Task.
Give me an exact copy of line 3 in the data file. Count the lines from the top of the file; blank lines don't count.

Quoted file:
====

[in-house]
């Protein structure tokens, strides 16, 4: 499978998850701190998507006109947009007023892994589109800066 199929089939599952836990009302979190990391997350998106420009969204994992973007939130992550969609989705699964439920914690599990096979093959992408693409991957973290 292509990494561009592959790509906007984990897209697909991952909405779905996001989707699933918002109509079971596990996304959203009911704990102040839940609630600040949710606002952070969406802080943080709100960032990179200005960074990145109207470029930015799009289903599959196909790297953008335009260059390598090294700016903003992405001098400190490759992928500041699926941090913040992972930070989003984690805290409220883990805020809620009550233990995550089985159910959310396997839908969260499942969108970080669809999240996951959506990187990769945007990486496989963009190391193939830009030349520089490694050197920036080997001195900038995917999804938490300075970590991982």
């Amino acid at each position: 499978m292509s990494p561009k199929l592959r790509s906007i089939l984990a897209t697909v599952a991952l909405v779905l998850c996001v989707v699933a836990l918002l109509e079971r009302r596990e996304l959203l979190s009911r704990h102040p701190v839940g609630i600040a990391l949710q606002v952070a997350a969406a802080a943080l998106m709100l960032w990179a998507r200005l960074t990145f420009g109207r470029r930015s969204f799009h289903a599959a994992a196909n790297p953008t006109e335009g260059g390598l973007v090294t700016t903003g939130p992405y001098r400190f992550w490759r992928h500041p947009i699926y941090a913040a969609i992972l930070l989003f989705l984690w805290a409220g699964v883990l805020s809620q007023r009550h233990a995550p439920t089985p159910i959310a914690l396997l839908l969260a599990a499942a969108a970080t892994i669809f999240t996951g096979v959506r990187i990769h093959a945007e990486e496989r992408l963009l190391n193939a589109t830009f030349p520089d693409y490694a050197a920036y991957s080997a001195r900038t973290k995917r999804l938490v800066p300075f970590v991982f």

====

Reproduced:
């Amino acid at each position: 499978m292509s990494p561009k199929l592959r790509s906007i089939l984990a897209t697909v599952a991952l909405v779905l998850c996001v989707v699933a836990l918002l109509e079971r009302r596990e996304l959203l979190s009911r704990h102040p701190v839940g609630i600040a990391l949710q606002v952070a997350a969406a802080a943080l998106m709100l960032w990179a998507r200005l960074t990145f420009g109207r470029r930015s969204f799009h289903a599959a994992a196909n790297p953008t006109e335009g260059g390598l973007v090294t700016t903003g939130p992405y001098r400190f992550w490759r992928h500041p947009i699926y941090a913040a969609i992972l930070l989003f989705l984690w805290a409220g699964v883990l805020s809620q007023r009550h233990a995550p439920t089985p159910i959310a914690l396997l839908l969260a599990a499942a969108a970080t892994i669809f999240t996951g096979v959506r990187i990769h093959a945007e990486e496989r992408l963009l190391n193939a589109t830009f030349p520089d693409y490694a050197a920036y991957s080997a001195r900038t973290k995917r999804l938490v800066p300075f970590v991982f």